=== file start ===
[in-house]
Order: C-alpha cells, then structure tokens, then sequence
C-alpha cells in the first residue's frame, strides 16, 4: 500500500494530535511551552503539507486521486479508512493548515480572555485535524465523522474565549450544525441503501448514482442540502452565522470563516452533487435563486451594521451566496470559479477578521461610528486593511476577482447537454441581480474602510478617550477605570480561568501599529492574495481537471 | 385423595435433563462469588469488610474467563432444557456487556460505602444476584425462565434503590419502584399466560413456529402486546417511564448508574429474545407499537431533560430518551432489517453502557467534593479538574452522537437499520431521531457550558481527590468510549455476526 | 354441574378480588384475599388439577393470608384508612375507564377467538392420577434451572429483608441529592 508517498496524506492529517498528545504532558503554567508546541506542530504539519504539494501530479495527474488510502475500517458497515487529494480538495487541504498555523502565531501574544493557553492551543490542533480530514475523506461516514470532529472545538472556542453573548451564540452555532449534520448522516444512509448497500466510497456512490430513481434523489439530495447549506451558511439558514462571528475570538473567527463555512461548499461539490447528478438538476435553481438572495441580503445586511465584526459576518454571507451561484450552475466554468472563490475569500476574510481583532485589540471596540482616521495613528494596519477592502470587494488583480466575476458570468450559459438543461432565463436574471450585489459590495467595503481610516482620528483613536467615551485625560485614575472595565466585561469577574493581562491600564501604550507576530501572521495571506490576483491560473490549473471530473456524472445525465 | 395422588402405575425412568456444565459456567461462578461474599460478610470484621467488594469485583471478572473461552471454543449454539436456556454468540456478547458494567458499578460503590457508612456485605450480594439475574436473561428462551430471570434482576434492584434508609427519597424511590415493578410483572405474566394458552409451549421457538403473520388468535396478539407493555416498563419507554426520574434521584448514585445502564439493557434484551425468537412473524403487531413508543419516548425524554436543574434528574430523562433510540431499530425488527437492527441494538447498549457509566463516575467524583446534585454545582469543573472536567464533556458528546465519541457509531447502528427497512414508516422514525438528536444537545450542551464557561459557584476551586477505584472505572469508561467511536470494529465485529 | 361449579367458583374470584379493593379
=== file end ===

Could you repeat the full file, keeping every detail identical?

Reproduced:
[in-house]
Order: C-alpha cells, then structure tokens, then sequence
C-alpha cells in the first residue's frame, strides 16, 4: 500500500494530535511551552503539507486521486479508512493548515480572555485535524465523522474565549450544525441503501448514482442540502452565522470563516452533487435563486451594521451566496470559479477578521461610528486593511476577482447537454441581480474602510478617550477605570480561568501599529492574495481537471 | 385423595435433563462469588469488610474467563432444557456487556460505602444476584425462565434503590419502584399466560413456529402486546417511564448508574429474545407499537431533560430518551432489517453502557467534593479538574452522537437499520431521531457550558481527590468510549455476526 | 354441574378480588384475599388439577393470608384508612375507564377467538392420577434451572429483608441529592 508517498496524506492529517498528545504532558503554567508546541506542530504539519504539494501530479495527474488510502475500517458497515487529494480538495487541504498555523502565531501574544493557553492551543490542533480530514475523506461516514470532529472545538472556542453573548451564540452555532449534520448522516444512509448497500466510497456512490430513481434523489439530495447549506451558511439558514462571528475570538473567527463555512461548499461539490447528478438538476435553481438572495441580503445586511465584526459576518454571507451561484450552475466554468472563490475569500476574510481583532485589540471596540482616521495613528494596519477592502470587494488583480466575476458570468450559459438543461432565463436574471450585489459590495467595503481610516482620528483613536467615551485625560485614575472595565466585561469577574493581562491600564501604550507576530501572521495571506490576483491560473490549473471530473456524472445525465 | 395422588402405575425412568456444565459456567461462578461474599460478610470484621467488594469485583471478572473461552471454543449454539436456556454468540456478547458494567458499578460503590457508612456485605450480594439475574436473561428462551430471570434482576434492584434508609427519597424511590415493578410483572405474566394458552409451549421457538403473520388468535396478539407493555416498563419507554426520574434521584448514585445502564439493557434484551425468537412473524403487531413508543419516548425524554436543574434528574430523562433510540431499530425488527437492527441494538447498549457509566463516575467524583446534585454545582469543573472536567464533556458528546465519541457509531447502528427497512414508516422514525438528536444537545450542551464557561459557584476551586477505584472505572469508561467511536470494529465485529 | 361449579367458583374470584379493593379